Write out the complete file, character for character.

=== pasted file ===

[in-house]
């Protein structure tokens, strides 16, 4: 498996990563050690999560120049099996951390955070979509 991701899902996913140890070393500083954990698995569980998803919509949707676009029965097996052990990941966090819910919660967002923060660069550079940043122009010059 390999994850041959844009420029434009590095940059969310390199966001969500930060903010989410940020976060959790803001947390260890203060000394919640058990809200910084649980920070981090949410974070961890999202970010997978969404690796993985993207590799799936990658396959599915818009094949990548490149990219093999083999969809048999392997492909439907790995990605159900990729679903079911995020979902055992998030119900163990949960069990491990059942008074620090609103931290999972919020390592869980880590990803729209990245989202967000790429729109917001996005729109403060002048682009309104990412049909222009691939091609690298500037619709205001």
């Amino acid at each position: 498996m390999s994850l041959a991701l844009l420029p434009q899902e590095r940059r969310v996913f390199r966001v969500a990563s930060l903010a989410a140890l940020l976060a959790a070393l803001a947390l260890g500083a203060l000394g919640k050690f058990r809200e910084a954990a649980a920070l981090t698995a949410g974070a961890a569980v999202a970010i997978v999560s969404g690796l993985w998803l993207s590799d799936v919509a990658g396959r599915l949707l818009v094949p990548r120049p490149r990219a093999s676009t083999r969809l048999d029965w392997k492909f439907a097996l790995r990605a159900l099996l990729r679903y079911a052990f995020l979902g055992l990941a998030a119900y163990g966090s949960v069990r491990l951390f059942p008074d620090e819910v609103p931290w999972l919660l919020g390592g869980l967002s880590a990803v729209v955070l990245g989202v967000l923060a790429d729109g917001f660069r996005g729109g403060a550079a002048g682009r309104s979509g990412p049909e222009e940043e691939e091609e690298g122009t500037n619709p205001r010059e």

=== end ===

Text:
[in-house]
């Protein structure tokens, strides 16, 4: 498996990563050690999560120049099996951390955070979509 991701899902996913140890070393500083954990698995569980998803919509949707676009029965097996052990990941966090819910919660967002923060660069550079940043122009010059 390999994850041959844009420029434009590095940059969310390199966001969500930060903010989410940020976060959790803001947390260890203060000394919640058990809200910084649980920070981090949410974070961890999202970010997978969404690796993985993207590799799936990658396959599915818009094949990548490149990219093999083999969809048999392997492909439907790995990605159900990729679903079911995020979902055992998030119900163990949960069990491990059942008074620090609103931290999972919020390592869980880590990803729209990245989202967000790429729109917001996005729109403060002048682009309104990412049909222009691939091609690298500037619709205001």
């Amino acid at each position: 498996m390999s994850l041959a991701l844009l420029p434009q899902e590095r940059r969310v996913f390199r966001v969500a990563s930060l903010a989410a140890l940020l976060a959790a070393l803001a947390l260890g500083a203060l000394g919640k050690f058990r809200e910084a954990a649980a920070l981090t698995a949410g974070a961890a569980v999202a970010i997978v999560s969404g690796l993985w998803l993207s590799d799936v919509a990658g396959r599915l949707l818009v094949p990548r120049p490149r990219a093999s676009t083999r969809l048999d029965w392997k492909f439907a097996l790995r990605a159900l099996l990729r679903y079911a052990f995020l979902g055992l990941a998030a119900y163990g966090s949960v069990r491990l951390f059942p008074d620090e819910v609103p931290w999972l919660l919020g390592g869980l967002s880590a990803v729209v955070l990245g989202v967000l923060a790429d729109g917001f660069r996005g729109g403060a550079a002048g682009r309104s979509g990412p049909e222009e940043e691939e091609e690298g122009t500037n619709p205001r010059e």